Social media has transformed the recruiting process across the board. HR departments use social media platforms to target candidates with niche skill-sets, to sort by geographical region or demographic, and to facilitate two-way communication throughout the hiring process. Social media is an optimal tool for targeting one type of candidate in particular: the passive job seeker.
Why passive job seekers?
A passive job seeker is defined as anyone not actively seeking work. They are already employed, and relatively comfortable at their own position. However, they would be open to a career change if the right opportunity fell into their lap—there’s always something better out there.
According to Recruiting Times, a whopping 44% of employed workers are passive candidates. These candidates might look at other career opportunities but almost never do anything about them. In other words, almost half your potential candidates are passive candidates. Passive candidates, if you can get them to apply, are the among the most desirable for your company—they have proven skillsets and proven longevity. They also are often less in-demand as many do not take interviews. If you only cater to active candidates, you sell yourself short. Passive candidates are an untapped goldmine of talent and experience.
Social media is proven to be the best way to access passive job seekers. Social media profiles contain tons of information—more than resumes—and are frequently updated. To target passive candidates, you must understand their life goals, preferred browsing habits, hobbies, and external interests. The advertising tools offered by social media allow you to account for all these external factors with surgical precision.For example, through Facebook, you could hypothetically target newly-engaged white female Americans who previously purchased streetwear apparel who have a net-worth between $1,000,000 and $2,000,000. Social media also offers readymade networks, all in conversation with each other through Twitter conversations, LinkedIn posts, and Facebook shares. These mechanisms allow you to get the most relevant eyes on your brand. As Dylan Redmond for socialtalent writes, “your objective as a recruiter is to be noticed by your target audience.”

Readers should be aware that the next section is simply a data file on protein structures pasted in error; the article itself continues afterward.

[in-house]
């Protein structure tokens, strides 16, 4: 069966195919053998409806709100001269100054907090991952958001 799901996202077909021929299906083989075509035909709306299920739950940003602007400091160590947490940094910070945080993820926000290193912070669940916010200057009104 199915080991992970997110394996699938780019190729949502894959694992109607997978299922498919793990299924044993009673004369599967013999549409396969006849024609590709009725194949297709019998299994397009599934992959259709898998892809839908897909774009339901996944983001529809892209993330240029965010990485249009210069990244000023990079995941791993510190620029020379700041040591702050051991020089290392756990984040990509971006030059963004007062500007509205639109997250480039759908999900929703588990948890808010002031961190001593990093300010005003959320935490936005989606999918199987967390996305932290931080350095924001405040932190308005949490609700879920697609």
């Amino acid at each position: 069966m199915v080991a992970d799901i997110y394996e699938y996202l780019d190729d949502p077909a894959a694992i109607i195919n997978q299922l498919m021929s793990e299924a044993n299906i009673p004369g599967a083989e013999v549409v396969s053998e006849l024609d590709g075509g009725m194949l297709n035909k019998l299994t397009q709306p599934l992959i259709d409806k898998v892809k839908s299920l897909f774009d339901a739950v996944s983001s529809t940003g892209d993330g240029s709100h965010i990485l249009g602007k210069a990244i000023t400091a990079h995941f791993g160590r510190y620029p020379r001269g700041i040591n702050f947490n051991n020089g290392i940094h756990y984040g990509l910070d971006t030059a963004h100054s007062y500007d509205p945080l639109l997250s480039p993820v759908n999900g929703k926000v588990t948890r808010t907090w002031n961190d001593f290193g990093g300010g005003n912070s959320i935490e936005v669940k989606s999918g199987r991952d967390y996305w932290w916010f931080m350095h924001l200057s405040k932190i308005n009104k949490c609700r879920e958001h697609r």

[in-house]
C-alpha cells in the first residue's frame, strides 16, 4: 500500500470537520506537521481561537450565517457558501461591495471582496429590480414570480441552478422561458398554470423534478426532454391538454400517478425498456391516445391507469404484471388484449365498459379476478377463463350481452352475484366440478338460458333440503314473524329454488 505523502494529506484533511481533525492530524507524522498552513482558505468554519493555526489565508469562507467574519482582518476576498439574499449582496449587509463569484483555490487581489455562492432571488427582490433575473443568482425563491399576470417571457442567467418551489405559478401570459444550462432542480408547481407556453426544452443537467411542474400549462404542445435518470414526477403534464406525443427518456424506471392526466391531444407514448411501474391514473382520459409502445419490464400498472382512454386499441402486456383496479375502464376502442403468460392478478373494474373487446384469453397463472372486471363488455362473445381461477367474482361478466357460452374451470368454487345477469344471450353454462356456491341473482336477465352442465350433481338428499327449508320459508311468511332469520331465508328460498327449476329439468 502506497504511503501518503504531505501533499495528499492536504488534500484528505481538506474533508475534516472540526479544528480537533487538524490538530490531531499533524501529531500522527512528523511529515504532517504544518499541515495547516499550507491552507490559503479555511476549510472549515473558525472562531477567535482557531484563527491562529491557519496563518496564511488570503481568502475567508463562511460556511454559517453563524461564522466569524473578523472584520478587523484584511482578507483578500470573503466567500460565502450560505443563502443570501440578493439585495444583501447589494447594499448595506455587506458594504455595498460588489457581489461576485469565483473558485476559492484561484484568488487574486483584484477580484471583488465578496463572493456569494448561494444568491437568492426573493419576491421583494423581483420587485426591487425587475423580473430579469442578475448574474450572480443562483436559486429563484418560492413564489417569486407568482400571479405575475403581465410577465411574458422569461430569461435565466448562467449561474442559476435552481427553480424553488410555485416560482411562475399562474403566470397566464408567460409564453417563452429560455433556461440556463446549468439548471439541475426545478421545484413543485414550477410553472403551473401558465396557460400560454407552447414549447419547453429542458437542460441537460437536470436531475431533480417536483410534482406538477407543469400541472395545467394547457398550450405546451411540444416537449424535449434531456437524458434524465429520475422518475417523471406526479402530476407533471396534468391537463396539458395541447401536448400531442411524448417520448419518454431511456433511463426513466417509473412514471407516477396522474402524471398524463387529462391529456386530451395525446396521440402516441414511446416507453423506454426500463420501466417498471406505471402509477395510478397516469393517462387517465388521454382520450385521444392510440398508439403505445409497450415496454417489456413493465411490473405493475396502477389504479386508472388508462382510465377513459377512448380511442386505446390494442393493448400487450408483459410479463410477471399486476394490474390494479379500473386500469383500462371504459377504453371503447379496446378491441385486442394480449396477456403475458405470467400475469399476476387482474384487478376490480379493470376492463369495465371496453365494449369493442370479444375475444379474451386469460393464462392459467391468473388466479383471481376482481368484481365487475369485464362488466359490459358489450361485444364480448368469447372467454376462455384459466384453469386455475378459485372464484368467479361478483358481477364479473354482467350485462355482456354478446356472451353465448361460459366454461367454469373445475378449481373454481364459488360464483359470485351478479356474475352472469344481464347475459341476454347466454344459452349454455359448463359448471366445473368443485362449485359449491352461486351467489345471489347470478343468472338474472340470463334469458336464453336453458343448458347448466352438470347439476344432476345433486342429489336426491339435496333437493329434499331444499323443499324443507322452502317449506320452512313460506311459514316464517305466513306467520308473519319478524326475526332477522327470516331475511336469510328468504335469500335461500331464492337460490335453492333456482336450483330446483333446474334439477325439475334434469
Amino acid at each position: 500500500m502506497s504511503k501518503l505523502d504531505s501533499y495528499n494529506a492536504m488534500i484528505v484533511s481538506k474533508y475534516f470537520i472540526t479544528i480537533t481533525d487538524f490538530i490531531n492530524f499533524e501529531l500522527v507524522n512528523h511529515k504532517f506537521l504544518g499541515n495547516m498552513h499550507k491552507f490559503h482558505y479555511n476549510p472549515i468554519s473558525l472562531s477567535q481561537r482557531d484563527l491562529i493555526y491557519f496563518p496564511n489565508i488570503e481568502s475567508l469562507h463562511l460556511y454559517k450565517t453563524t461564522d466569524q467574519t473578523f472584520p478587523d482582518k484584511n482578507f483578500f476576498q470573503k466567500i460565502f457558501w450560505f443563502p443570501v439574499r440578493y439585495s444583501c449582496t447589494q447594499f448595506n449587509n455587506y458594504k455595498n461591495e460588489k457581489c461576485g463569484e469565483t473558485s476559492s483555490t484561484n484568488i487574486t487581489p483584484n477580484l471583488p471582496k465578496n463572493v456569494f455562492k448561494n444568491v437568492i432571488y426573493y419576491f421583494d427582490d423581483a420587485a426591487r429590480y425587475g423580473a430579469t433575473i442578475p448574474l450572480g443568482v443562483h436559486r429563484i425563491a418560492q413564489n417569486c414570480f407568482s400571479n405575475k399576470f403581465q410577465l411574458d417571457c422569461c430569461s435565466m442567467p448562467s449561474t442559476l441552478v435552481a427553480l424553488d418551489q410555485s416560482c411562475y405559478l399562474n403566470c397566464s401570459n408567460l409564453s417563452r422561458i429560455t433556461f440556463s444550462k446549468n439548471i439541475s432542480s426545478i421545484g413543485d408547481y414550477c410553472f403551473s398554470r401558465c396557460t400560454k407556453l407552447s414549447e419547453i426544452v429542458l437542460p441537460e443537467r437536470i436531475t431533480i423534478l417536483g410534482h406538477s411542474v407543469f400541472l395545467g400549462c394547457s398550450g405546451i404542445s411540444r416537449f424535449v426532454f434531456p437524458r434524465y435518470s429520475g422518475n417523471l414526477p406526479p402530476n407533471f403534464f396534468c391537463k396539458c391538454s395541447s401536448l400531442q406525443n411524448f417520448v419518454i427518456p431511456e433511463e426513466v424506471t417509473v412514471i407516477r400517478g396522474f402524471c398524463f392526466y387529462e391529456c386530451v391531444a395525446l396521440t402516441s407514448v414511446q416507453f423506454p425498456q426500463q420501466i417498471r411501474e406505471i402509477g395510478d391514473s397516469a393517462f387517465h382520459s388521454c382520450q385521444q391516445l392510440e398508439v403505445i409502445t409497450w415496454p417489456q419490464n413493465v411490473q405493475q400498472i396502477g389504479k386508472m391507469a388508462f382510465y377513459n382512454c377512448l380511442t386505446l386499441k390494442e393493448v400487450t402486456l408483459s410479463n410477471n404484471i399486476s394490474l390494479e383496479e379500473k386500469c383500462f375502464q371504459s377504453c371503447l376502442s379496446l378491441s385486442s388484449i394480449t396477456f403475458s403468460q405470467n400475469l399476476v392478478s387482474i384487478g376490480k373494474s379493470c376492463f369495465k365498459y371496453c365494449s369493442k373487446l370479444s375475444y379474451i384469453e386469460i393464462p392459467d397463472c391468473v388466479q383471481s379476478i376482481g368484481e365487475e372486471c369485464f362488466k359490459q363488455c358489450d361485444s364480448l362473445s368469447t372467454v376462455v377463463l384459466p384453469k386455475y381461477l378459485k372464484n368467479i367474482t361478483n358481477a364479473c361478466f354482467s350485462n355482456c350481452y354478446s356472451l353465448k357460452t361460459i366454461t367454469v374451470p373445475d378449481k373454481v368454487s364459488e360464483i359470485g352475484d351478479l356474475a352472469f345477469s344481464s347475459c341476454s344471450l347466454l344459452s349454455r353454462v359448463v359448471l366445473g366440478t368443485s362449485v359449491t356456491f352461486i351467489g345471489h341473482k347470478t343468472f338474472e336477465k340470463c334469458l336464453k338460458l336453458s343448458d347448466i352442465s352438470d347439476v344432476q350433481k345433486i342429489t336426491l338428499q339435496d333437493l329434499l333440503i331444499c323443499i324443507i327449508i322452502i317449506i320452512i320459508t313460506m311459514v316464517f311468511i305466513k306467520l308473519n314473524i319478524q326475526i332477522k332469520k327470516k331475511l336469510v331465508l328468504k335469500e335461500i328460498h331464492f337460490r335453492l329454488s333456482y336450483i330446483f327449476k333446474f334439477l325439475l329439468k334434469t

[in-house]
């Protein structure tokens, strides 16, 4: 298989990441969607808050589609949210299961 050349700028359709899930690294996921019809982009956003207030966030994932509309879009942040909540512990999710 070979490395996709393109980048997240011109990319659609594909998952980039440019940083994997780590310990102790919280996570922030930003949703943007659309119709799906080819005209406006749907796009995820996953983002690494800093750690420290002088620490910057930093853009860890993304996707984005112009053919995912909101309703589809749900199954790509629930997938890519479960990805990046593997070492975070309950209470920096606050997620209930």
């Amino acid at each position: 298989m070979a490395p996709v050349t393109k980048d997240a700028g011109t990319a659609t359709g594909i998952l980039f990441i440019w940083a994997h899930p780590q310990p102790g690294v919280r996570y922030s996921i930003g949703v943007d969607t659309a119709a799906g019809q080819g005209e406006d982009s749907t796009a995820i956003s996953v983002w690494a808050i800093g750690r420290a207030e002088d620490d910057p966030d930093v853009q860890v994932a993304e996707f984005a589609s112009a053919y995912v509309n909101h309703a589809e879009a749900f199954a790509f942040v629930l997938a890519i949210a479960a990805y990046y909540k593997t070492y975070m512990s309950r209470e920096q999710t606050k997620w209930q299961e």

This is why, according to the Society For Human Resource Management, 82% of HR professionals cited recruiting passive candidates as the main reason why they use social media in their recruiting process. There’s simply nothing like it. However, each social media platform is different, and offers different strategies and tools to target passive job seekers.
Strategies and ToolsIt’s unsurprising that LinkedIn, the most ostensibly career-oriented of all social media platforms, offers tools for recruiters to locate and contact passive candidates. LinkedIn allows you to sort potential candidates by skill level and experience. You can also target people who have received praise from current employees at your organization. Once you’ve found your target passive candidate, you can direct message them and make them aware of the role that you are recruiting for.
Direct messaging is not the best strategy on Facebook. Facebook shines as an advertising platform. Facebook allows you to target according to demography, skillsets, interests, and keywords. It has highly optimized algorithms to ensure the accuracy of your targeted postings.
Twitter is unique as a recruitment platform because the latent potential for virality is much greater compared to other platforms. For instance, Facebook and Instagram are constituted by many micro-communities that are relatively “closed.” People tend to follow, friend, and group themselves with like-minded people that they mostly already know. Twitter, on the other hand, is a discursive platform and posts tend to circulate freely across many communities. When recruiting on Twitter, make sure you use hashtags, which will enable your post to be disseminated further and to potentially trend. Also, use humor and quick punchy visuals. This can make candidates pause their scrolling and view your ad.
The last aspect of social media marketing that transcends all platforms is the event. Interest-based groups as diverse as graphic design professionals, potential political candidates, hobbyist musicians, nursing students, and local sports leagues use a combination of Twitter, Facebook, Instagram, and MeetUp to promote their events. These events could include networking mixers, visits to relevant talks, or resume-building workshops. Recruiters should use these platforms to trace what kinds of events their ideal passive candidates are attending and reach out in person. Social media does not only need to be a digital endeavor—the goal is to always get that face-to-face meeting.
Social media has changed the recruiting process. Passive candidates who were previously notorious for being difficult to reach are now accessible through a highly diversified recruitment strategy that includes analysis, direct correspondence, and targeted advertising.